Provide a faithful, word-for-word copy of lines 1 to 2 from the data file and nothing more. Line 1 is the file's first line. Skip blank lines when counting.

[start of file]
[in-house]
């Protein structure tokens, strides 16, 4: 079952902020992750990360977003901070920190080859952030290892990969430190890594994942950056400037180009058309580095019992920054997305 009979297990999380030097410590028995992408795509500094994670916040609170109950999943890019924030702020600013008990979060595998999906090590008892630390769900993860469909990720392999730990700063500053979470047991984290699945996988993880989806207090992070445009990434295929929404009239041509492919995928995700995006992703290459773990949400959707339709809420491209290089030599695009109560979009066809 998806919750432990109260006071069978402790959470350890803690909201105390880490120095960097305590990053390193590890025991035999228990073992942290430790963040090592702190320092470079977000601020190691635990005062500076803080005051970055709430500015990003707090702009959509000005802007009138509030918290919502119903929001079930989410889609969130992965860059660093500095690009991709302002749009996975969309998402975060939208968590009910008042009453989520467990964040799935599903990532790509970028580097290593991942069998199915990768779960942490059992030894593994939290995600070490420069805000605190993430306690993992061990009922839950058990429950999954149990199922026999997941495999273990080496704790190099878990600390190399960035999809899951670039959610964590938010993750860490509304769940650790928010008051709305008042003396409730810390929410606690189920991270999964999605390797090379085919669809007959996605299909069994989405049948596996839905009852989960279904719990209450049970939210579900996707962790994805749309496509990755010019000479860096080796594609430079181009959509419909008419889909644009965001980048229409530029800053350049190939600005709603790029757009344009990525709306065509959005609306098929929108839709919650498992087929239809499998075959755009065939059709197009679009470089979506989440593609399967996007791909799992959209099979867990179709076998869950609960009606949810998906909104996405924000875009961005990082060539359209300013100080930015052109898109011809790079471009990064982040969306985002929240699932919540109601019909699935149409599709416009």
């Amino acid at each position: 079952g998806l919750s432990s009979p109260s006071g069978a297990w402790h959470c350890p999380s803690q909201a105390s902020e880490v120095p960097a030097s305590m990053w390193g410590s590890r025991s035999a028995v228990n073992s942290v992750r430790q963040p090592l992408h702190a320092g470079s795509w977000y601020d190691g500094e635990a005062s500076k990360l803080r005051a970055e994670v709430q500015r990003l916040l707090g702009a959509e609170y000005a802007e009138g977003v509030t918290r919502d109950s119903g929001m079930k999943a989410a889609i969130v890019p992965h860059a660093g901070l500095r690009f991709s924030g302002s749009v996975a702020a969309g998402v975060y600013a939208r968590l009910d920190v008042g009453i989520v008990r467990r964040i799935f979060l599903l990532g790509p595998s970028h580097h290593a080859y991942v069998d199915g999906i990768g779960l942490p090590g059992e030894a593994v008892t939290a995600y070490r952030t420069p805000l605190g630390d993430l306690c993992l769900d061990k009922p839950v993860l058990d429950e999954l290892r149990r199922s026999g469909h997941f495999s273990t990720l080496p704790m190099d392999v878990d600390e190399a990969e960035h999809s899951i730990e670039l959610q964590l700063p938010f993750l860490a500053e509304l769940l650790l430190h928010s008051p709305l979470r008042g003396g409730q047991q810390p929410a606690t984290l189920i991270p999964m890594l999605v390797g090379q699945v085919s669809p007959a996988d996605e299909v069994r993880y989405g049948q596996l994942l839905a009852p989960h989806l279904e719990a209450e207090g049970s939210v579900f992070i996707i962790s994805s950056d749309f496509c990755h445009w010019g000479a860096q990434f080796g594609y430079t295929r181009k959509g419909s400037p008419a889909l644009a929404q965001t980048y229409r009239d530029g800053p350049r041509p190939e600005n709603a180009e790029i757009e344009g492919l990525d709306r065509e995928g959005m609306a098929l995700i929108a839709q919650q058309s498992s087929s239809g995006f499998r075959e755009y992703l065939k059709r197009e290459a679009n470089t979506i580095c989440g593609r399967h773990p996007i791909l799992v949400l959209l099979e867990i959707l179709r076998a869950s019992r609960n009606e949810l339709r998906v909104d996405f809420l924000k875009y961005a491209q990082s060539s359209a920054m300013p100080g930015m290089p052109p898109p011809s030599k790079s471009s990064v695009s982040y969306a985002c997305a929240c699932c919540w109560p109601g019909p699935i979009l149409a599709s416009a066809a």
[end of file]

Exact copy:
[in-house]
């Protein structure tokens, strides 16, 4: 079952902020992750990360977003901070920190080859952030290892990969430190890594994942950056400037180009058309580095019992920054997305 009979297990999380030097410590028995992408795509500094994670916040609170109950999943890019924030702020600013008990979060595998999906090590008892630390769900993860469909990720392999730990700063500053979470047991984290699945996988993880989806207090992070445009990434295929929404009239041509492919995928995700995006992703290459773990949400959707339709809420491209290089030599695009109560979009066809 998806919750432990109260006071069978402790959470350890803690909201105390880490120095960097305590990053390193590890025991035999228990073992942290430790963040090592702190320092470079977000601020190691635990005062500076803080005051970055709430500015990003707090702009959509000005802007009138509030918290919502119903929001079930989410889609969130992965860059660093500095690009991709302002749009996975969309998402975060939208968590009910008042009453989520467990964040799935599903990532790509970028580097290593991942069998199915990768779960942490059992030894593994939290995600070490420069805000605190993430306690993992061990009922839950058990429950999954149990199922026999997941495999273990080496704790190099878990600390190399960035999809899951670039959610964590938010993750860490509304769940650790928010008051709305008042003396409730810390929410606690189920991270999964999605390797090379085919669809007959996605299909069994989405049948596996839905009852989960279904719990209450049970939210579900996707962790994805749309496509990755010019000479860096080796594609430079181009959509419909008419889909644009965001980048229409530029800053350049190939600005709603790029757009344009990525709306065509959005609306098929929108839709919650498992087929239809499998075959755009065939059709197009679009470089979506989440593609399967996007791909799992959209099979867990179709076998869950609960009606949810998906909104996405924000875009961005990082060539359209300013100080930015052109898109011809790079471009990064982040969306985002929240699932919540109601019909699935149409599709416009």